How to Make a Male Dog Quit Peeing Everywhereby Kimberly Caines
A veterinarian can rule out medical conditions.
If Scooby thinks your entire house is his potty, you're probably not smiling. Although peeing throughout the house is common for a puppy, older dogs might also require training, especially if they were previously housed in a commercial dog-breeding facility and must now get used to new surroundings. Instead of punishing Scooby, which might make the indoor soiling worse, find out what's triggering his behavior so you can deal with it appropriately.
Just like humans, dogs can get sick, and a visit to the doctor can help establish a diagnosis. Have a veterinarian examine Scooby to rule out medical conditions. According to the American Society for the Prevention of Cruelty to Animals, he might have a bacterial bladder infection or increased urine production, which can be caused by conditions such as hyperthyroidism or kidney or liver disease. In an older dog, incontinence might be to blame -- he might just have trouble holding his bladder.
If Scooby was fully housebroken and suddenly pees everywhere, he might be marking his territory. This territorial behavior is more common in male dogs and is his way of marking everything he thinks is his. Everything from your socks to your bedding can fall victim to Scooby's behavior. Unfamiliar smells, a new baby or another pet can trigger him to mark. Neutering Scooby might stop or reduce his urine-marking behavior.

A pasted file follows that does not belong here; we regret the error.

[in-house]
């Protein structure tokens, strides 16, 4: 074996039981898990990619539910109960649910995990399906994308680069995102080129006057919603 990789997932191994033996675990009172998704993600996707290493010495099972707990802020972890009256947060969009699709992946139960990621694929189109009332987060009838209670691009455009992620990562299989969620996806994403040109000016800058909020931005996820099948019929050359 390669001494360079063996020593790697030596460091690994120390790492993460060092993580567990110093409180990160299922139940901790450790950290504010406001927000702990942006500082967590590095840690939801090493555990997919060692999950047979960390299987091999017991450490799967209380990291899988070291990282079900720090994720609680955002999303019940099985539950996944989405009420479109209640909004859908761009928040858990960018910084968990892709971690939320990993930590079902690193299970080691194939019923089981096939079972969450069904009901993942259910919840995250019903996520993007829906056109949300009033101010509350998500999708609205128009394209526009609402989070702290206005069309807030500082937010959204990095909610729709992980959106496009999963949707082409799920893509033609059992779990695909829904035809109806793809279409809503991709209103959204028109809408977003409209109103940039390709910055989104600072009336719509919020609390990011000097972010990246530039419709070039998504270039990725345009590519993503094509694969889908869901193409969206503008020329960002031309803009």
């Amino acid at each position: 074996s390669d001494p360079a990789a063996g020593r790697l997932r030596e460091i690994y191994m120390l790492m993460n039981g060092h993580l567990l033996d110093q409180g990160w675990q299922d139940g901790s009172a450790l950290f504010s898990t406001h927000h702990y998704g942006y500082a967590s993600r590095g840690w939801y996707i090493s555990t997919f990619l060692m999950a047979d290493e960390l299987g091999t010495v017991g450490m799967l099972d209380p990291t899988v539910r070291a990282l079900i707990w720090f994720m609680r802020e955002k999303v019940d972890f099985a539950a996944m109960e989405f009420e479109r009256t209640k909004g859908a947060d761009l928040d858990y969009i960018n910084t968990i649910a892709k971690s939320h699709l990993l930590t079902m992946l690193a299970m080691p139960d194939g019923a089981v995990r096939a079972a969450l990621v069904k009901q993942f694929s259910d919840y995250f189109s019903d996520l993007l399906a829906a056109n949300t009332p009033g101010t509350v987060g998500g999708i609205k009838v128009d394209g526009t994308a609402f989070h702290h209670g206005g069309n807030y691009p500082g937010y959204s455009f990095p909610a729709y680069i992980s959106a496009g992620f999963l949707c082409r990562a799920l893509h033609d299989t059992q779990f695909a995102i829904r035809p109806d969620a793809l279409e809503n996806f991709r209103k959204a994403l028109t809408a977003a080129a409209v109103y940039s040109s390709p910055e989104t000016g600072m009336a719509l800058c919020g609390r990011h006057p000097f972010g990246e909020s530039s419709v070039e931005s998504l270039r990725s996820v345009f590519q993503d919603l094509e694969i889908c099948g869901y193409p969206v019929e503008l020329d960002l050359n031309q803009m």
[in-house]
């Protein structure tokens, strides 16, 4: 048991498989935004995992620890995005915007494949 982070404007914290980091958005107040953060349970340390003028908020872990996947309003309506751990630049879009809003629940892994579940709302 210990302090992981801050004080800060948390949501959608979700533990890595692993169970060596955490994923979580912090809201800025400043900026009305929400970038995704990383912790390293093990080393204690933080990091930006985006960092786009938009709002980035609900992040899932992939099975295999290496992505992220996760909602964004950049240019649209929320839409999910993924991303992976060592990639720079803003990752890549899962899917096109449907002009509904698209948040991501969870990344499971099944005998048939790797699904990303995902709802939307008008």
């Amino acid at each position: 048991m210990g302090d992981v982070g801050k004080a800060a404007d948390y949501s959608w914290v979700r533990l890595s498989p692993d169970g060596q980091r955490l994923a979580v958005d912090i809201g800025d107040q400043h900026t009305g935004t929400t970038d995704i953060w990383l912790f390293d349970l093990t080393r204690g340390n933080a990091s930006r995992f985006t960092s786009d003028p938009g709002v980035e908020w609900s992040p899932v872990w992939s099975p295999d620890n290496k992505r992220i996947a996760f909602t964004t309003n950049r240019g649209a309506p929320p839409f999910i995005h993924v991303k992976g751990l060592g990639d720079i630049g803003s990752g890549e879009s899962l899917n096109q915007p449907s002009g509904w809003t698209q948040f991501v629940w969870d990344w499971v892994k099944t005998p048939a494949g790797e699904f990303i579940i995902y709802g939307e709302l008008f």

Potty training Scooby can keep him from peeing all over the house. In addition to establishing a regular feeding, playing, walking and sleeping routine, watch your dog like a hawk when he's indoors. When he starts to circle, bark or sniff, bring him to a designated potty area, because he might have to relieve himself. When he does, lavish him with treats and praise so he'll want to repeat the behavior. If at times you can't watch Scooby, get him comfortable with being in a crate. Be consistent and patient, and eventually Scooby will be fully housebroken.
Instead of punishing Scooby after finding a puddle on the floor, just clean the mess and promise yourself to watch him more closely. Use a cleanser geared toward removing pet stains, because if not cleaned thoroughly, the smell might encourage Scooby to pee in the same spot again. Punishing your dog after the fact isn't effective, because your furry friend won't associate the punishment to what he did earlier, and he might end up fearing you.
Video of the Day
- The Humane Society of the United States: Housetraining Adult and Senior Dogs
- ASPCA: Medical Causes of House Soiling in Dogs
- The Humane Society of the United States: Urine-Marking: Why Dogs Mark Their Territory
- The Humane Society of the United States: Urine-Marking Behavior: How to Prevent It
- The Humane Society of the United States: Housetraining Puppies
- George Doyle & Ciaran Griffin/Stockbyte/Getty Images